To this, add a 15-ounce can of diced tomatoes (Rotel is another option here, but it obviously changes the flavor), a couple of tablespoons of Worcestershire sauce (easy for you to say), and 2 teaspoons of Italian seasoning. We only had a few spice jars at the fire station, but Italian seasoning went into everything. Let it come to a boil.

While you are waiting on that, peel and dice 2 potatoes of whatever kind you have around – I had Yukon Golds. Add it to the pot, along with a pound of frozen mixed vegetables. (I know that sounds vague, but that’s what they are always called at the grocery. It’s generally green beans, carrots, and English peas.) Let it boil, then bring it down to a simmer for 15 minutes.

NOW. You can let it simmer for another 15 minutes and have a perfectly acceptable soup to serve with your dinner. Or, you can do what I did and add a cup and a half of elbow macaroni and another half cup of beef broth and THEN let it simmer for another 15 minutes and have a hearty, filling soup you can eat for diner all by itself.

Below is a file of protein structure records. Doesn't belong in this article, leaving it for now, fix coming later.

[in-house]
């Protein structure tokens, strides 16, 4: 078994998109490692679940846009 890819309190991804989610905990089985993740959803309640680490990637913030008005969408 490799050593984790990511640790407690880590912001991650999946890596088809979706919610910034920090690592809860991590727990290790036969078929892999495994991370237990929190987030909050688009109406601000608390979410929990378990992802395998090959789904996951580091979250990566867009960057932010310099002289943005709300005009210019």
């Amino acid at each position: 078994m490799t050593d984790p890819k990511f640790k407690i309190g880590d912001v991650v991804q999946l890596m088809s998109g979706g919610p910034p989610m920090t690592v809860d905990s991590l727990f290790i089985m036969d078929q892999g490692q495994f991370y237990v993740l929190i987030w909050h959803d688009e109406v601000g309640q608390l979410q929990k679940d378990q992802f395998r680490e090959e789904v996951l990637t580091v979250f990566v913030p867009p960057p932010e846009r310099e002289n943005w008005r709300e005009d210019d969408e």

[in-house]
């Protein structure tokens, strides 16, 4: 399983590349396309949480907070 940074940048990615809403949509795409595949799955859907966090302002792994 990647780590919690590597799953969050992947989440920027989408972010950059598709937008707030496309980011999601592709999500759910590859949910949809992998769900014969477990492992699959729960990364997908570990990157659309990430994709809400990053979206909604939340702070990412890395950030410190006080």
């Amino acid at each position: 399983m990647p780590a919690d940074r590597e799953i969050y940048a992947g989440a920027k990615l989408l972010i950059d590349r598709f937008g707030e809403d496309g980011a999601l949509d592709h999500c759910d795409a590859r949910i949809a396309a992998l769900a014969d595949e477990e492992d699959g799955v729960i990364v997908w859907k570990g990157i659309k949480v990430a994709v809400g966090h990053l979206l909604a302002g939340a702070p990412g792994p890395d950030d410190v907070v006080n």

Beef or shredded chicken. V8 or Tomato sauce. Beef broth or chicken. Macaroni or spaghetti or even instant grits (trust me on this). Tomatoes or Rotel. White potatoes or sweet potatoes (What? Yes.)

It’s all up in the air. Mix and match. Live a little.

You deserve it.

The Bird Project

Mr. Doc died when I was 10, and it was way before that. I was probably six or so when I first learned about birdwatching.

Mr. Doc was my elderly neighbor, the retired farmer who, along with his wife Monty, acted as my surrogate grandparents when I was growing up, and who often kept me after school. She was, without question, the best cook in the world – or at least, in my world, but he was the lord of all other domains.

When the clock on the table in the living room hit three, he and I would go outside to sit in the shade on the north side of the house, where it was far cooler than it was in their un-airconditioned small farmhouse. He wore a battered straw hat when we would go outside, to keep the sun out of his watery eyes, and he and I would sit in metal yard chairs that were old then, and the cool kids would powder coat and sell them on eBay as “retro” now.

The fencerow on that side of the house – the one that separated their lot from the 3 acre field that was always strawberries in the spring and then black eyed peas in the late summer – had a hedge made of wild plums, from which Monty made jelly each summer, and overhead, a power line that ran along it to the yard light that illuminated their backyard. And nearly every day of my life, on that power line, sat mockingbirds.

We would sit out there in the shade of the late afternoon, him and I, and watch the mockingbirds and listen to their songs. Sometimes the blackbirds or the blue jays would come and try to chase them off, but the mockingbirds would not have it – no sir.